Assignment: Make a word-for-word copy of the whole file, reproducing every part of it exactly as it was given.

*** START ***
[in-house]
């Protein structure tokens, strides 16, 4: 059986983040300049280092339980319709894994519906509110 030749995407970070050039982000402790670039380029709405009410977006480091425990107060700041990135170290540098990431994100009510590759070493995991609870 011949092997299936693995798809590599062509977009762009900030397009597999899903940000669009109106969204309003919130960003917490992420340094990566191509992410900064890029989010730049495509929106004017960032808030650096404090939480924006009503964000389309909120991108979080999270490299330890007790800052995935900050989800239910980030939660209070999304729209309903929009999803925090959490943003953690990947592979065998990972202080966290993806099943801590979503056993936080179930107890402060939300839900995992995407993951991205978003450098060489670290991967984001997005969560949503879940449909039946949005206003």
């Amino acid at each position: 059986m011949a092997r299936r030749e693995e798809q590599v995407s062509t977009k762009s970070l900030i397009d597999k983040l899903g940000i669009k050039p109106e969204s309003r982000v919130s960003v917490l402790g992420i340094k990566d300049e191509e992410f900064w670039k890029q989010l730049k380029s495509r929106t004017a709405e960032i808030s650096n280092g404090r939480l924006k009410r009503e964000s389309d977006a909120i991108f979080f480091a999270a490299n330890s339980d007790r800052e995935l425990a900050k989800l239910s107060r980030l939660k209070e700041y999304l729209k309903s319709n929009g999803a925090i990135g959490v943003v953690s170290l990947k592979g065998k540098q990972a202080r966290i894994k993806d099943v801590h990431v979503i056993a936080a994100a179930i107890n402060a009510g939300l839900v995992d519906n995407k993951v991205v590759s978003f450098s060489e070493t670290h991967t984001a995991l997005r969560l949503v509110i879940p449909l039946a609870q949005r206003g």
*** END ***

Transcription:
[in-house]
């Protein structure tokens, strides 16, 4: 059986983040300049280092339980319709894994519906509110 030749995407970070050039982000402790670039380029709405009410977006480091425990107060700041990135170290540098990431994100009510590759070493995991609870 011949092997299936693995798809590599062509977009762009900030397009597999899903940000669009109106969204309003919130960003917490992420340094990566191509992410900064890029989010730049495509929106004017960032808030650096404090939480924006009503964000389309909120991108979080999270490299330890007790800052995935900050989800239910980030939660209070999304729209309903929009999803925090959490943003953690990947592979065998990972202080966290993806099943801590979503056993936080179930107890402060939300839900995992995407993951991205978003450098060489670290991967984001997005969560949503879940449909039946949005206003």
């Amino acid at each position: 059986m011949a092997r299936r030749e693995e798809q590599v995407s062509t977009k762009s970070l900030i397009d597999k983040l899903g940000i669009k050039p109106e969204s309003r982000v919130s960003v917490l402790g992420i340094k990566d300049e191509e992410f900064w670039k890029q989010l730049k380029s495509r929106t004017a709405e960032i808030s650096n280092g404090r939480l924006k009410r009503e964000s389309d977006a909120i991108f979080f480091a999270a490299n330890s339980d007790r800052e995935l425990a900050k989800l239910s107060r980030l939660k209070e700041y999304l729209k309903s319709n929009g999803a925090i990135g959490v943003v953690s170290l990947k592979g065998k540098q990972a202080r966290i894994k993806d099943v801590h990431v979503i056993a936080a994100a179930i107890n402060a009510g939300l839900v995992d519906n995407k993951v991205v590759s978003f450098s060489e070493t670290h991967t984001a995991l997005r969560l949503v509110i879940p449909l039946a609870q949005r206003g």